Facilitating Youth Policy Development

In late October 2021, we kicked off Facilitating Youth Policy Development, a civil society project run in Georgia by the Academy of Peace and Development APD, coordinated by Civil Connections in Denmark and funded by CISU—the civil society branch of DANIDA. The project has three central objectives:

1. To increase the competences (mobilize & capacitate) of youths, civil society organisations and civil servants to address youth issues in a participatory and inclusive manner at local municipal level 

2. To foster the establishment of sustainable forms of cooperation among youths, local youth organisations and local authorities for enabling youth participatory policy dialogue and inputs 

3.Based on the National Youth Policy Document and the lessons learned, to design a regional-based/contextualized youth policy guide and an action plan for bringing this to use, and advocate for its approval and uptake 

Youth participation in Georgia is difficult in general—there is still the soviet heritage where people were forced to not participate, and youth is not considered as an equal part of society, they are somewhat belittled. The civil society sector is the one trying to change the way this situation is perceived. The state does not provide such initiative… This issue of youth participation is huge, and the difficulty of dealing with public bodies is great, as opposed to persuading NGOs that young people must be involved in decision making.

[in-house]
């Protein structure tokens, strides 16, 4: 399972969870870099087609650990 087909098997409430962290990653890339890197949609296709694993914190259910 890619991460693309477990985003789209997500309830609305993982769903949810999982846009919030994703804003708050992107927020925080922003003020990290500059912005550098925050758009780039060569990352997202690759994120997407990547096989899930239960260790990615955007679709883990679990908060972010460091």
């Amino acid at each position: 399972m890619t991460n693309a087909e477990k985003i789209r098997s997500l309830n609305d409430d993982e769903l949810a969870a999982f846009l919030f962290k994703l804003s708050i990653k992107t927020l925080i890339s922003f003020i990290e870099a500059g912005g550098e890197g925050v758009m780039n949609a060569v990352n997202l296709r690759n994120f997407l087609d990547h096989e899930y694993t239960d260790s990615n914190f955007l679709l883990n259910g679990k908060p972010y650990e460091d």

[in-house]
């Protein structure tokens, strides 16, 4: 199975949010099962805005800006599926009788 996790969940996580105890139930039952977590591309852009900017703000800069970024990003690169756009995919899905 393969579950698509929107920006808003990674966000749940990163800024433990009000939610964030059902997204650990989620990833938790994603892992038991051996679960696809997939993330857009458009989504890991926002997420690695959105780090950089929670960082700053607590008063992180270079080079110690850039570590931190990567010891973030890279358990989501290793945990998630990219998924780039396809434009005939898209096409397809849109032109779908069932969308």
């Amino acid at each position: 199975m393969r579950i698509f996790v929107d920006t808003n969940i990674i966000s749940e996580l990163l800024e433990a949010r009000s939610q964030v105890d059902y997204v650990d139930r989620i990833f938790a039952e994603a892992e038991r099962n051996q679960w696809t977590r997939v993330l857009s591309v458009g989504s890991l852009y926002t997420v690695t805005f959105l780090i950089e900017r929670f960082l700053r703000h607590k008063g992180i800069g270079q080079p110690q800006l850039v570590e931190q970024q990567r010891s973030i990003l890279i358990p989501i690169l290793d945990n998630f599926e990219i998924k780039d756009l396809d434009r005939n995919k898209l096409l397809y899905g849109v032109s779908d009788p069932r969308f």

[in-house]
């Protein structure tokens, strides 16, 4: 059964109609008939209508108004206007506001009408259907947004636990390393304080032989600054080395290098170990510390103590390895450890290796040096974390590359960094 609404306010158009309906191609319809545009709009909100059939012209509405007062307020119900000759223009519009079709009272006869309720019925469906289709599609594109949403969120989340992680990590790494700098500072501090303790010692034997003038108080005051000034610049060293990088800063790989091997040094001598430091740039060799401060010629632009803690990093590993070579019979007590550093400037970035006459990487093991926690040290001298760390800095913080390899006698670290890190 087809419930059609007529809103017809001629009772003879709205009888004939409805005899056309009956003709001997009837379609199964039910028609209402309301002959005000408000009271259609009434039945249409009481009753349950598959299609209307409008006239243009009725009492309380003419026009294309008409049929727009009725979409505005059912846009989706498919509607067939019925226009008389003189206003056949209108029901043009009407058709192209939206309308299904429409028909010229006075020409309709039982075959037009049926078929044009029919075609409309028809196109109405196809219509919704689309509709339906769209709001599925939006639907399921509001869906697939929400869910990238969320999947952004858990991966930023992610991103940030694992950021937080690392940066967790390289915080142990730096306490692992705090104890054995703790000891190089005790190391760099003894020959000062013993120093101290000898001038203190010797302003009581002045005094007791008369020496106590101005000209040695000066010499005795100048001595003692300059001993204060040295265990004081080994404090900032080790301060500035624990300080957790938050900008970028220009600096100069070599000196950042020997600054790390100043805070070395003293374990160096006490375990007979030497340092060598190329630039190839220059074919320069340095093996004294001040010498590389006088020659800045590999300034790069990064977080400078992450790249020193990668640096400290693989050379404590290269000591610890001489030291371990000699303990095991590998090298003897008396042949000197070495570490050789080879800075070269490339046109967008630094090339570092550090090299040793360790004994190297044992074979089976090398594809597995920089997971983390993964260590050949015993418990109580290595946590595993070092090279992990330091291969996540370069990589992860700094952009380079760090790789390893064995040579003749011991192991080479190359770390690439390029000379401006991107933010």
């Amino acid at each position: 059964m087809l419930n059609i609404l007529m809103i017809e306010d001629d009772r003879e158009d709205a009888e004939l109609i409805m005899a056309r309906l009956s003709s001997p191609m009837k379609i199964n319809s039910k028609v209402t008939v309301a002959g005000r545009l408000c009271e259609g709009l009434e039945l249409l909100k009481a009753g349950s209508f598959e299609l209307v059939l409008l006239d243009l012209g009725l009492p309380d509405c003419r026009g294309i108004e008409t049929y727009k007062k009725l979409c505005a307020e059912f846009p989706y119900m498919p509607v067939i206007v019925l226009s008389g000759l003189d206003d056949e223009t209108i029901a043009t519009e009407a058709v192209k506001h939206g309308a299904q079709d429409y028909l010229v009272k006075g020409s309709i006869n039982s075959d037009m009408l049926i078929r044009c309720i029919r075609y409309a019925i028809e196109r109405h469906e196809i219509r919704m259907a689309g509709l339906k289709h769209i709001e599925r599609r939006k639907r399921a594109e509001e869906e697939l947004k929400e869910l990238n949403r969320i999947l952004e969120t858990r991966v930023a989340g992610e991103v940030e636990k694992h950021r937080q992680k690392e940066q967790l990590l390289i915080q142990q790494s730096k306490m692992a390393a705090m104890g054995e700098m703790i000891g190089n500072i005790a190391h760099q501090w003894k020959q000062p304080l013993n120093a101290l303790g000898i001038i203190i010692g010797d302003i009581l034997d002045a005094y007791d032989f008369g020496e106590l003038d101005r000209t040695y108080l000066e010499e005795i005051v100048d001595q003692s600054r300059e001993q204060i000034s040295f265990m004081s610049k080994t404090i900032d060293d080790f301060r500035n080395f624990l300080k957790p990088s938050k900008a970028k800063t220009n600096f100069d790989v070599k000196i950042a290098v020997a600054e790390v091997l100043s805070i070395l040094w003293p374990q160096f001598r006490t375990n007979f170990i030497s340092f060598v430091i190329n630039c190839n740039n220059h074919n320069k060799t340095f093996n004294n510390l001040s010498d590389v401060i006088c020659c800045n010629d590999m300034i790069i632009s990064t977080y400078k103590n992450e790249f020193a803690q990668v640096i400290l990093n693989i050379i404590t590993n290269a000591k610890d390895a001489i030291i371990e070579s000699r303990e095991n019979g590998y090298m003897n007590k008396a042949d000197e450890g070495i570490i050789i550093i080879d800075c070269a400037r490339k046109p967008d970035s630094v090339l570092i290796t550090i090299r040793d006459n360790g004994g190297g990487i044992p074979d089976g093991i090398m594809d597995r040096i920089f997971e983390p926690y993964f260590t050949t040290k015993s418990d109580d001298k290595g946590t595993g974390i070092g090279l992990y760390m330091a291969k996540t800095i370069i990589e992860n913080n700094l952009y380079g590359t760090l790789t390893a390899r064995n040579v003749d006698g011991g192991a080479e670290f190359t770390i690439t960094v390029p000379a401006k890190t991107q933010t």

The Georgian democratic environment lacks an understanding on youth work, tools and tactics to use. Just sit and plan the whole year, 30 events to take place over the whole year. Some young people are lucky to have active NGOs in their local communities, but apart from some small attempts from youth workers, there lacks a larger, more systematic effort—a need for creativity and activity for youth to be engaged in development. 

Young people in rural Georgia have never been told about their right to participate, their ability to go to the local government and discuss and engage. Among public bodies, if you talk to officials they say they don’t close the door to youth, but this isn’t enough. There is a need for true participation, and a discussion of what participation (rather than attendance) actually means. 

APD have implemented this kind of civil society project in four municipalities, each time reflecting on challenges and good practice. They have strived to learn what works and does not. Facilitating Youth Policy Development will be another crucial step in APD and Civil Connections’ journey, their quest to improve youth participation in the democratic process.